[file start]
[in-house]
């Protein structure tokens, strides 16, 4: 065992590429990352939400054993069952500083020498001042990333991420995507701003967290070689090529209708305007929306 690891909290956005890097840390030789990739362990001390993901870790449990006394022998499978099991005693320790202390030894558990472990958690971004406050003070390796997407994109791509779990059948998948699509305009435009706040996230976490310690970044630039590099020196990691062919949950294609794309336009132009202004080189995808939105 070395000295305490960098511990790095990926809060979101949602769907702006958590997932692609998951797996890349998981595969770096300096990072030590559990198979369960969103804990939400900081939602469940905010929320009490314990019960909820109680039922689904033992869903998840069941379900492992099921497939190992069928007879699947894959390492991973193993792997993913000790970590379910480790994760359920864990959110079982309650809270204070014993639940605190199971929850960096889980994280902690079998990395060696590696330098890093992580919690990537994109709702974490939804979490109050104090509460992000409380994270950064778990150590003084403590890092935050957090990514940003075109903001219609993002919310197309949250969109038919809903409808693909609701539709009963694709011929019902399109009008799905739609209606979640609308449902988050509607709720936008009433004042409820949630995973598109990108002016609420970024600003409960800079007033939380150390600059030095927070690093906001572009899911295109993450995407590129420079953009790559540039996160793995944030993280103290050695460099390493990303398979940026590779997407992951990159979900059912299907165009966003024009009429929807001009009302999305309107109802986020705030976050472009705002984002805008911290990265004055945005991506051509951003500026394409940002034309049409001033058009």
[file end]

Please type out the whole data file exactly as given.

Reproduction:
[in-house]
């Protein structure tokens, strides 16, 4: 065992590429990352939400054993069952500083020498001042990333991420995507701003967290070689090529209708305007929306 690891909290956005890097840390030789990739362990001390993901870790449990006394022998499978099991005693320790202390030894558990472990958690971004406050003070390796997407994109791509779990059948998948699509305009435009706040996230976490310690970044630039590099020196990691062919949950294609794309336009132009202004080189995808939105 070395000295305490960098511990790095990926809060979101949602769907702006958590997932692609998951797996890349998981595969770096300096990072030590559990198979369960969103804990939400900081939602469940905010929320009490314990019960909820109680039922689904033992869903998840069941379900492992099921497939190992069928007879699947894959390492991973193993792997993913000790970590379910480790994760359920864990959110079982309650809270204070014993639940605190199971929850960096889980994280902690079998990395060696590696330098890093992580919690990537994109709702974490939804979490109050104090509460992000409380994270950064778990150590003084403590890092935050957090990514940003075109903001219609993002919310197309949250969109038919809903409808693909609701539709009963694709011929019902399109009008799905739609209606979640609308449902988050509607709720936008009433004042409820949630995973598109990108002016609420970024600003409960800079007033939380150390600059030095927070690093906001572009899911295109993450995407590129420079953009790559540039996160793995944030993280103290050695460099390493990303398979940026590779997407992951990159979900059912299907165009966003024009009429929807001009009302999305309107109802986020705030976050472009705002984002805008911290990265004055945005991506051509951003500026394409940002034309049409001033058009």